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Tag: #politicalencounters

Podcast: Attack on Critical Race Studies, a conversation amongst educators & scholars


Dating back to the Trump administration, where we saw a 1776 Commission Report that was designed to offer a framework for a “patriotic education” to counter “false and fashionable” histories, and an “equity gag order,” (Executive Order 13950) which forbade so-called “race or sex stereotyping or scapegoating,” the last several months, including during the Biden/Harris administration has seen an intensification of well-funded, orchestrated campaigns by conservative legislator and right-wing groups across the U.S. against critical race theory, intersectionality, and other forms of racial and gender justice efforts in a range of sectors, including education. To provide our viewers some insights on this issue I’m pleased to have Dr. Leigh Patel, Dr, David Stovall and educator Ismael Jiménez on encuentros políticos/political encounters.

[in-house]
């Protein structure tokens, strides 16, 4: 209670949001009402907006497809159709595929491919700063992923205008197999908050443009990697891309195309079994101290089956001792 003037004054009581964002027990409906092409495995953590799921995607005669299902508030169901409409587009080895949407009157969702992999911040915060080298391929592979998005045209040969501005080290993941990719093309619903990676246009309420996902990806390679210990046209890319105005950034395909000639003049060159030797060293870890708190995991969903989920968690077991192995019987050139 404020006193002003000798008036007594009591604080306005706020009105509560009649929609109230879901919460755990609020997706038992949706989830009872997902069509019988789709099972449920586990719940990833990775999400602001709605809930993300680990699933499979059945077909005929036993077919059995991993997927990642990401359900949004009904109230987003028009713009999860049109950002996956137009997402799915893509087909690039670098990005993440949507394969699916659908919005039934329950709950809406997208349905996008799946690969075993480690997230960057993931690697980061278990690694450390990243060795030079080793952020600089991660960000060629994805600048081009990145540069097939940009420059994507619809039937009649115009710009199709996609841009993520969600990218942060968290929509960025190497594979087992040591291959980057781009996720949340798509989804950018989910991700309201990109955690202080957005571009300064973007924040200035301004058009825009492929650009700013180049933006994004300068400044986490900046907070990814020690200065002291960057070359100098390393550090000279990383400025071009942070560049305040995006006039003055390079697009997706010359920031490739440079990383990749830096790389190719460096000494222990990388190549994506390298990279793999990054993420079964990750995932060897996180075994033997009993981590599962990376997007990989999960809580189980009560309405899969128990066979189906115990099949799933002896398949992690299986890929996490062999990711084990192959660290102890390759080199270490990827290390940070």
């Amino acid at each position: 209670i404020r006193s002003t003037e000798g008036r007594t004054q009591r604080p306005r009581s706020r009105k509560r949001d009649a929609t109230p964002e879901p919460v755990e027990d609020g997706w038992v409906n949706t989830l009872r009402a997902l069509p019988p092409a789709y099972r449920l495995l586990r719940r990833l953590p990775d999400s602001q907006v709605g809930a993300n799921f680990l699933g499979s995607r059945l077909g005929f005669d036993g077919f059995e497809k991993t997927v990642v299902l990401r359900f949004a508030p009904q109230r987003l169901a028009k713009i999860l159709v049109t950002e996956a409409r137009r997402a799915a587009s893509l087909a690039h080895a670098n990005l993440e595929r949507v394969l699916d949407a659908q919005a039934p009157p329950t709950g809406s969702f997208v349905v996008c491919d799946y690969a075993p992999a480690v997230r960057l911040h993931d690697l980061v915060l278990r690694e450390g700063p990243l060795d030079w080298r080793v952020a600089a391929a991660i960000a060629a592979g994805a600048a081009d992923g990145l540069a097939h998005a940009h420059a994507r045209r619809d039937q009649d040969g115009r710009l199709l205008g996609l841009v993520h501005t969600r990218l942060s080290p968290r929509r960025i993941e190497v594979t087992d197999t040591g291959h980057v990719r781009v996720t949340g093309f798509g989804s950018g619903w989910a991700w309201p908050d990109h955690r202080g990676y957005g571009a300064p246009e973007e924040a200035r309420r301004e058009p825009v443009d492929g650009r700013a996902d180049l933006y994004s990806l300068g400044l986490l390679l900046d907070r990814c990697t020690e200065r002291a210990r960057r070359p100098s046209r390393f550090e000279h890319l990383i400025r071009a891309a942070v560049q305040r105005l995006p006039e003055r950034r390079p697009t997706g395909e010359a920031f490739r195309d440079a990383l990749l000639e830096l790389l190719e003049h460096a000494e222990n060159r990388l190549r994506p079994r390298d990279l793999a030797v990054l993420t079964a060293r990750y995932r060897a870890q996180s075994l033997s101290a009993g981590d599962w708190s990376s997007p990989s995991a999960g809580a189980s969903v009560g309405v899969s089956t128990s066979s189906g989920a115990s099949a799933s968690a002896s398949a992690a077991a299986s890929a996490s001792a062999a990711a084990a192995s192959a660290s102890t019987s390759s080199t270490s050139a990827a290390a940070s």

Listen to the rough cut of this interview on Soundcloud:

*This is a rough cut version of an upcoming episode of encuentros políticos/political encounters podcast.

Radio: Supporting College Student Mental Health, a conversation with sociologist, Dr. Shirley Leyro 5.24.20 – 5p est

Mental health and wellbeing challenges among college students are much more common that is often discussed in the media. Generally, about 20 percent of students – both undergraduate and graduate – report being diagnosed with anxiety or depression (National College Health Assessment 2017), and the Covid19 pandemic brings this situation into even greater relief. I’m joined by sociologist, Dr. Shirley Leyro to discuss college student mental health, her research on immigrant communities, and to help us think about strategies to support student mental health and wellbeing